- The Washington Times - Tuesday, October 22, 2019

President Trump’s special representative for the global coalition to defeat Islamic State told a Senate panel Tuesday that he was not consulted prior to the administration’s announcement to withdraw U.S. forces from a key buffer zone between Turkey and Syria.

Ambassador James Jeffrey told a Senate Foreign Relations Committee hearing Tuesday that he “was not personally consulted before” the Pentagon was ordered to move forces out of the region, clearing the path for a Turkish military offensive in northeast Syria in a region that is heavily populated by American-backed Kurds.

The decision was met with surprise and criticism by lawmakers on both sides of the aisle who have since condemned the move for abandoning a key ally that had led the ground war against ISIS in Syria.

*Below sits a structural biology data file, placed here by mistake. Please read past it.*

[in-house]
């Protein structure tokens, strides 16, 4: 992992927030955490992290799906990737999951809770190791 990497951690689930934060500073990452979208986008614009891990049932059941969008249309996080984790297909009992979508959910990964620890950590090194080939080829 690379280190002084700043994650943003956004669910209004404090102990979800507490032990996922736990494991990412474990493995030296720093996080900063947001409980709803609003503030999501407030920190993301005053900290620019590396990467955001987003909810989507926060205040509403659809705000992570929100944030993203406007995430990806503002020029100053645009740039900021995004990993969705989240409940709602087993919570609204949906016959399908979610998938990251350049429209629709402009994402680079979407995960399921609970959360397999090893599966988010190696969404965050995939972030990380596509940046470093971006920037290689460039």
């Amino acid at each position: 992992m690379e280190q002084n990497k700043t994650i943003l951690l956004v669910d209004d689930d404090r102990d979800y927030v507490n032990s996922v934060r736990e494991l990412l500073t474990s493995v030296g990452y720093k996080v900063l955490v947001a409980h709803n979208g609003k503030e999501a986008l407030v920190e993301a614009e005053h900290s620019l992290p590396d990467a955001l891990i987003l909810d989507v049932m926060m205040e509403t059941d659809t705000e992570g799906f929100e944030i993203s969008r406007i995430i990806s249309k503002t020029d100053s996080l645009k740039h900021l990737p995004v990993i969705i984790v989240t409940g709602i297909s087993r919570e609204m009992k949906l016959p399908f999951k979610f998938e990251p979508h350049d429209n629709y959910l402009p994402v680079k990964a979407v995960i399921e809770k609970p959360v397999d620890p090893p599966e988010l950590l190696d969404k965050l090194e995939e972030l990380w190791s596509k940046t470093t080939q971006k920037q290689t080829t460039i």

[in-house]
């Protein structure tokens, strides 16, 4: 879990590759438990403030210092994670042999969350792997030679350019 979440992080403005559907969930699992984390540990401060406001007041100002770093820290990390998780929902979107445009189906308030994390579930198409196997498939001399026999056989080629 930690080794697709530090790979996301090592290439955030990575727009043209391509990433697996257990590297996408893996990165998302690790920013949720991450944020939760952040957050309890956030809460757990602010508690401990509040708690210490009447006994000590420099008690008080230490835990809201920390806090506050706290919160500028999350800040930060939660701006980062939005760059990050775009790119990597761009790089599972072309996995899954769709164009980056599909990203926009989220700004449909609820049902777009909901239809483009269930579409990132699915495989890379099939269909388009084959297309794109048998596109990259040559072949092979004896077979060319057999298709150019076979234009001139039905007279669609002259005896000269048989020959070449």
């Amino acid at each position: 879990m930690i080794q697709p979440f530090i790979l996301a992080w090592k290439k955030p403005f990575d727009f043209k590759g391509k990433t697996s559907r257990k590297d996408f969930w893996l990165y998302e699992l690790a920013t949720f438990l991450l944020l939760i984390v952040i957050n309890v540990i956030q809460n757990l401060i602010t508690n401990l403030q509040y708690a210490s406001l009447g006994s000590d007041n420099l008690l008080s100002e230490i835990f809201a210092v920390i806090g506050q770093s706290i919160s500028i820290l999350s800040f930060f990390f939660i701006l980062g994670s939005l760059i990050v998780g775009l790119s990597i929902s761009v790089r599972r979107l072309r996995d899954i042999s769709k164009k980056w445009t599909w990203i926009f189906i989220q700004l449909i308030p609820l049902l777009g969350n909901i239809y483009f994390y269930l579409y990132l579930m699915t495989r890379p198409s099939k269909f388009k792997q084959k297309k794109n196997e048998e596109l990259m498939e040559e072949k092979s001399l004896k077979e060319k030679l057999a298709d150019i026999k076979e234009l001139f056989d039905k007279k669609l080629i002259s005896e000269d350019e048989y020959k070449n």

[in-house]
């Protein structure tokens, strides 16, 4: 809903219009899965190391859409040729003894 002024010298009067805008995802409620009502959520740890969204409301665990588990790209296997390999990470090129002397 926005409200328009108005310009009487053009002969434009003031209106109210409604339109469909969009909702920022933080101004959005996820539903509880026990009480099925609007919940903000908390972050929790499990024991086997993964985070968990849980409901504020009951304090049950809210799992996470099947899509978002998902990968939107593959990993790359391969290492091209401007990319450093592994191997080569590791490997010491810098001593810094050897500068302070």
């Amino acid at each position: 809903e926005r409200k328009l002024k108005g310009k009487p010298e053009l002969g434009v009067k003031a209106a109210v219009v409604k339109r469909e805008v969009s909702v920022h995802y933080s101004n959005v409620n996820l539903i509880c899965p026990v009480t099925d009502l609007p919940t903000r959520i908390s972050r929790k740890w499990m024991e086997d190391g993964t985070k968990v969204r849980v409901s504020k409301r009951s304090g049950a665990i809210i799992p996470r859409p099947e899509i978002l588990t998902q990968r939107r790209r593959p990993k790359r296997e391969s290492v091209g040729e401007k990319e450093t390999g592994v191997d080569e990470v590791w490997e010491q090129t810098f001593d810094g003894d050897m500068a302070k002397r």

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Mr. Jeffrey, a veteran diplomat who came out of retirement to serve as the administration’s special envoy to Syria, said Ankara “acted unwisely and dangerously” by launching its offensive in the zone “despite warning after warning and incentive after incentive” by the Trump administration.

His comments came as a cease-fire deal that was agreed to last week between the U.S. and Turkey expired and a new deal between Turkish President Recep Tayyip Erdogan and Russian President Vladimir Putin covering the same disputed territory was formally announced.



In a statement released Tuesday afternoon, Turkish Foreign Minister Mevlut Cavusoglu announced Russian military police and Syria border guards on Wednesday will begin pushing back Kurdish forces from a buffer zone along the Syrian-Turkish border.

The foreign minister explained that after roughly six days, “joint Russian-Turkish patrols will start in the west and the east” of the buffer zone.

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